In some respects, average homeowners are not that much different from operators of big oil sands developments - both go to great lengths to make their spaces safe and functional.
Photo Credit: iStockPhoto
Homeowners and oil sands operators alike are also strongly motivated to have sites that are as energy efficient as possible. For homeowners, the prize for energy efficiency is affordable heating and power bills. Not to mention the satisfaction of knowing that they’ve helped, in some small way, address climate change challenges. For oil sands operators, an energy efficient mining or in situ site can mean both improved climate change performance and profitability.
It’s no secret that the oil sands industry remains under intense scrutiny over its mounting contribution to greenhouse gas (GHG) emissions. While industry currently accounts for about 6.5 per cent of all Canadian GHG emissions, it is also the single fastest growing source of emissions due to expanding production.
Whether it’s a bungalow or massive oil sands mine site, the path to improving energy performance is generally similar and involves several small measures which, when combined together, can have a meaningful impact.
For homeowners, new appliances, modern furnaces, thermostat scheduling and beefed up insulation are a few things that can dial up an abode’s energy efficiency. (For a full list of ideas, check out this federal government webpage.)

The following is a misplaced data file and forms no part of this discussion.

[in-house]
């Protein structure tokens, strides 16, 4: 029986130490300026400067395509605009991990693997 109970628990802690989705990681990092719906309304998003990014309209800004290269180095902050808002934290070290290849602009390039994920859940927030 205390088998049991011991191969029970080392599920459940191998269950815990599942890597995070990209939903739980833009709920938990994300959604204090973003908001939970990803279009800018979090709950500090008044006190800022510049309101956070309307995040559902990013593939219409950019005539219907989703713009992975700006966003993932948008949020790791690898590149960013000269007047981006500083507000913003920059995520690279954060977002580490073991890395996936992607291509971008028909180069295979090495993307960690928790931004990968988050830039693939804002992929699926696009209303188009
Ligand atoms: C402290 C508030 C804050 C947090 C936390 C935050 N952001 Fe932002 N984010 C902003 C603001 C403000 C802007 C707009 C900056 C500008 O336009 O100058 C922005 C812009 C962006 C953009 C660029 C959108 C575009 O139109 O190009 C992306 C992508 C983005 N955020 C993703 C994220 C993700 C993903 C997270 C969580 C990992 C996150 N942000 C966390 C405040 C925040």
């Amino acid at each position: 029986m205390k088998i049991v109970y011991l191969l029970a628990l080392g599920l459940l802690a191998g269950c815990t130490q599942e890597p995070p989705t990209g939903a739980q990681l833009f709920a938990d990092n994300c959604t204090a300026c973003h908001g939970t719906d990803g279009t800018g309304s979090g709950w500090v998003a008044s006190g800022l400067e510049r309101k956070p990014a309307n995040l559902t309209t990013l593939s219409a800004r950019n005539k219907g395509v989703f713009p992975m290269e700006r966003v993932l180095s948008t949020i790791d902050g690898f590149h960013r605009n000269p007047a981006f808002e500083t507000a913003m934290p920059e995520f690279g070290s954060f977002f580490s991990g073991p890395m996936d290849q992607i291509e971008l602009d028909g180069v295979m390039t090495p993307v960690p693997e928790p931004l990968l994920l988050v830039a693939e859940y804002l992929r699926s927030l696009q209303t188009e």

When it comes to bolstering the energy efficiency of oil sands development complexes, small things count too. But the specific actions required aren’t as obvious as new weather-stripping, replacing the furnace filter or keeping the fridge door closed.
GHG reduction roadmap
That’s why Suncor, with funding from the Climate Change and Emissions Management Corporation (CCEMC), turned to external experts Jacobs Consultancy to review its operations and provide recommendations on improving GHG performance.
Jacobs completed its study using Suncor’s in situ, mining, extraction and upgrading facilities as a basis for evaluation. The results provide a how-to for improving Suncor’s energy efficiency and reducing GHG emissions.
So, what did we learn from the study?
Integrating extraction facilities with low-grade waste heat, which requires an extraction plant located near an upgrader or refinery, can reduce GHG emissions of an extraction facility by a whopping 30 to 50 per cent. Most existing oil sands facilities have some degree of heat integration, and Suncor's extraction plants make substantial use of heat integration with its adjacent bitumen upgraders.
The report also found that a variety of other operational and capital projects could improve energy efficiency and reduce GHG emissions. Our in situ operations were identified as the area with the greatest opportunities for improving energy efficiency.
Longer-term technology developments for improving energy efficiency, it concluded, offered significant potential. The report also found there were no short-term solutions that deliver the large-scale GHG emission reductions we all want.
Small measures add up
Whether you’re dealing with a multi-billion dollar oil sands development complex or your own personal dwelling, incremental energy efficiency improvements are possible and achievable by putting in place a series of small measures over time.
The Walrus Talks Energy
Tune in to the OSQAR blog on Tuesday, October 1 at 4 p.m. MT/ 6 p.m. ET to watch our online broadcast of The Walrus Talks Energy speaker series.